The recent controversy surrounding the US Supreme Court’s leaked draft opinion in Dobbs v. Jackson Women's Health Organization has prompted discussion of a number of issues relating to the relationship between law and politics in America.
At the core of discussions surrounding this draft opinion is the issue of political overreach in the appointment of Justices to the US’s highest appellate court. There are also questions about the effectiveness of the United States Constitution as a tool to provide determinations on issues that were not at the forefront of the legal-political discourse when it was created in 1787.
The discussions surrounding the leaked draft opinion run along many of the fault lines of American politics. The focus has centred on views of the role of religion in law, the relevance of the US Constitution and the appropriateness of political appointments of Justices in the US Supreme Court among other issues. A draft opinion of the US Supreme Court has never been leaked before. With wide-ranging responses to this draft opinion, many have expressed a sense of shock that a fundamental cornerstone of gender equality could be compromised so quickly.
In Roe v. Wade in 1973, the Supreme Court ruled with a 7-2 majority that a woman’s right to an abortion is protected by the 14th Amendment of the United States Constitution. This ruling represented a landmark moment in the movement for women’s rights throughout the 20th Century. The draft opinion in Dobbs v. Jackson Women's Health Organization leaked in May 2022 stated “Roe was egregiously wrong from the start”. If this draft opinion is reflected in the ruling of this case, then the ruling in Roe v. Wade in 1973 which was largely maintained in Planned Parenthood v. Casey in 1992 would be overruled. The difference in these verdicts could be partially attributed to the lack of clarity in the US Constitution when it is used to determine modern issues.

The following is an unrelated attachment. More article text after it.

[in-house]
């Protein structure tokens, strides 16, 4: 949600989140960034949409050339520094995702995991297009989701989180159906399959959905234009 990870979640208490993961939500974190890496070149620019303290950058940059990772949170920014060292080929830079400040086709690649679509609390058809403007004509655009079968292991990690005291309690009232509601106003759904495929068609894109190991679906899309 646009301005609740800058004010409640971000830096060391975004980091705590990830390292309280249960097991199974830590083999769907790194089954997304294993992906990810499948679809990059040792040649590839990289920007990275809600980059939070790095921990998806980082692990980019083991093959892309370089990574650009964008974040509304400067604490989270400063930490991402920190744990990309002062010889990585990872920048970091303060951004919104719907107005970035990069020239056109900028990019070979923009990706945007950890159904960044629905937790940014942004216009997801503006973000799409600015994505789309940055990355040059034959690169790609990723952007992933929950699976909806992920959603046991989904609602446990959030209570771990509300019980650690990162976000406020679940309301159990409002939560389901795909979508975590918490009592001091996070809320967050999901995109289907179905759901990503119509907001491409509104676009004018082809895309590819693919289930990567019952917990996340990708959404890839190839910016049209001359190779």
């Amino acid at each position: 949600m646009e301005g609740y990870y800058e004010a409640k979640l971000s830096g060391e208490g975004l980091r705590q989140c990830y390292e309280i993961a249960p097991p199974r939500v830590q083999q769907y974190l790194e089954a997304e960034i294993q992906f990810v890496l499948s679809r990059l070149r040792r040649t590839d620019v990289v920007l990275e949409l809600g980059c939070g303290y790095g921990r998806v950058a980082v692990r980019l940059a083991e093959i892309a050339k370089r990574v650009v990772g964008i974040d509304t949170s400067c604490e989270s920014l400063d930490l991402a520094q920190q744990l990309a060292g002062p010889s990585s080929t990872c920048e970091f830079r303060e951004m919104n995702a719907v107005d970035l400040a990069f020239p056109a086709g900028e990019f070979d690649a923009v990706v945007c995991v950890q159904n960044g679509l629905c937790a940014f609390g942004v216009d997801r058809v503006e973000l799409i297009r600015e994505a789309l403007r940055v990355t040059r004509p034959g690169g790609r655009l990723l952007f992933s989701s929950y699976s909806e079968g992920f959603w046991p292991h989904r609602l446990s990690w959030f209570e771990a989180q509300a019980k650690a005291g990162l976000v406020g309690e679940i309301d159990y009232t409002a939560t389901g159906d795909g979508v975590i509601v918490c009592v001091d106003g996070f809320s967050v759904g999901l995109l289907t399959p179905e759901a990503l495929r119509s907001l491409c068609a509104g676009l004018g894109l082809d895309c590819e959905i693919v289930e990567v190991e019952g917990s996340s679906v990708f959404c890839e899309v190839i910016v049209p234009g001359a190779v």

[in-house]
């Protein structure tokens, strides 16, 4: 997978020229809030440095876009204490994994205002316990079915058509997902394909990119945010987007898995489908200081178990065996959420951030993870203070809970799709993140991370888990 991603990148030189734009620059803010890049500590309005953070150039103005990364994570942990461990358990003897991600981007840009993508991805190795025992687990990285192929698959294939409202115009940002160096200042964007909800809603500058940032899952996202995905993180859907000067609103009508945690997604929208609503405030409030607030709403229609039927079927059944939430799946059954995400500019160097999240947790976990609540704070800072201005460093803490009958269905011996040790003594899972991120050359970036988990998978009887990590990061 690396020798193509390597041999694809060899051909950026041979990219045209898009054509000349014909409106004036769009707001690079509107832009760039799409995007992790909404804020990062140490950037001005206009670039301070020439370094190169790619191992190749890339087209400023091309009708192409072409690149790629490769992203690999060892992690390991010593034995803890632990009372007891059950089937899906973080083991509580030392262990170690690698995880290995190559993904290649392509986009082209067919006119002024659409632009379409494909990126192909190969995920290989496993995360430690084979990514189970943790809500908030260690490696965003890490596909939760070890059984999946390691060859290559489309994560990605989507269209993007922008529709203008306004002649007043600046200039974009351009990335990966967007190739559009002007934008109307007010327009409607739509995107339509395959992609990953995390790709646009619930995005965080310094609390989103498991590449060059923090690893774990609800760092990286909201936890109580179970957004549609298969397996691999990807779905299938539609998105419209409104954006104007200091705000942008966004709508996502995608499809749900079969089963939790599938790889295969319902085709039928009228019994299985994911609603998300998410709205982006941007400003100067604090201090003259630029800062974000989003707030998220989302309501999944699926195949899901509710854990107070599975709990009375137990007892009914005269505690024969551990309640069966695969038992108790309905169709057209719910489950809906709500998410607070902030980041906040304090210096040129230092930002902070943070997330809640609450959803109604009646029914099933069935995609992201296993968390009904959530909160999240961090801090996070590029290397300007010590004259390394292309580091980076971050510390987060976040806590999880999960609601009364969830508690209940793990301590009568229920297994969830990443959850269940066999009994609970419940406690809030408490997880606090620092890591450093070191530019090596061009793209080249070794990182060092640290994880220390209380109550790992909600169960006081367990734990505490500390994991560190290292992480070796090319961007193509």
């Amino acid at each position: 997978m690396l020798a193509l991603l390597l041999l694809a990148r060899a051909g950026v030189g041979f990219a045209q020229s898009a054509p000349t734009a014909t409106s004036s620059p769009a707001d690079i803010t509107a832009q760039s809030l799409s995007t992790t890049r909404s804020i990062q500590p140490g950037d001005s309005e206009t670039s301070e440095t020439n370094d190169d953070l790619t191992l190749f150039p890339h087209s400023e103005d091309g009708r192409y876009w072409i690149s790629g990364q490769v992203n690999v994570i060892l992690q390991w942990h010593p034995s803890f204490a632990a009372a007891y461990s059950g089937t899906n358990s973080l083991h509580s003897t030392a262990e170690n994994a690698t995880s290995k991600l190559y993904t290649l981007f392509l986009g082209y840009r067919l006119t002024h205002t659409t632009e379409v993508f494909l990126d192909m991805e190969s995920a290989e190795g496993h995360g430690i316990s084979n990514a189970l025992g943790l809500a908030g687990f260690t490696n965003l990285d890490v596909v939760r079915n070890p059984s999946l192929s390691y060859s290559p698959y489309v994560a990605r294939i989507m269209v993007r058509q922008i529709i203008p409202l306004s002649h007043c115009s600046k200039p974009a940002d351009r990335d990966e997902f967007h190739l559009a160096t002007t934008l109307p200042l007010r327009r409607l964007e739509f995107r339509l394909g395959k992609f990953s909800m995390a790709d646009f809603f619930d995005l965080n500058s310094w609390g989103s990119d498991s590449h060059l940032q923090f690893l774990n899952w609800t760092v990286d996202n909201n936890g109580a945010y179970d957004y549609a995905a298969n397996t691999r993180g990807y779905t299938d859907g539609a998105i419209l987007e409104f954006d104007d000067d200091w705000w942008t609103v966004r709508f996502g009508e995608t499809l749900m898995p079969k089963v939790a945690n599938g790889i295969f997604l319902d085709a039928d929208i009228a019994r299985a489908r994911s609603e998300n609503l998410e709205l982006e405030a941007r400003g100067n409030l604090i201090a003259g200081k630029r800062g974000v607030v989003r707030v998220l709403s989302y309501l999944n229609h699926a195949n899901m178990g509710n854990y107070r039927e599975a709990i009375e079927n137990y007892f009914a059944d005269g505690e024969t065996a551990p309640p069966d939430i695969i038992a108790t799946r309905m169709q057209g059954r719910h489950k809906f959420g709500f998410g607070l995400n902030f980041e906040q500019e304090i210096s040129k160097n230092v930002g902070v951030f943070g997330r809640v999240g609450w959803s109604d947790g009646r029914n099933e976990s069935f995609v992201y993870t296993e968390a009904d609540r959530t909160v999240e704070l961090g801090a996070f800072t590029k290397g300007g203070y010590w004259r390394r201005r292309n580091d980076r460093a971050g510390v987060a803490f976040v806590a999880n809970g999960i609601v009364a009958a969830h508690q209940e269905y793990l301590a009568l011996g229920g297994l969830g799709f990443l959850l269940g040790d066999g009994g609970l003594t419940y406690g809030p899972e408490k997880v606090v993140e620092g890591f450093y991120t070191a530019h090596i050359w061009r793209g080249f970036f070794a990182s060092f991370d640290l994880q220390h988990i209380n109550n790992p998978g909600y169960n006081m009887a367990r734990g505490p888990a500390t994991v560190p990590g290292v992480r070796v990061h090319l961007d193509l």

Many have argued that a modern understanding of medical and public health issues should be at the forefront of legal decisions on abortion. Instead, the legal system in America requires that the United States Constitution is used to reach determinations on this issue. Considering the disparity in the ruling in 1973 and the draft opinion leaked this year, it is undeniable that there is significant room for interpretation in this constitution. In many cases, interpretation of the US Constitution is split along party lines. The openness to interpretation of the supreme law of the United States on political grounds highlights the importance of a process which tempers the influence of politics in the appointment of the Justices of the US Supreme Court.
One of the fundamental principles underpinning a liberal democracy is the separation of powers.
It is crucial that the core institutions of the state which are the executive, the legislature and the judiciary, remain separate and this makes the process of appointment for judges to the highest appellate court particularly complex in any liberal democracy. The appointment process to the supreme court in the majority of countries involves politicians to some extent. Until clearer legislation is drafted, the key issue, therefore, relates to the acceptable degree of political influence in a judicial appointment.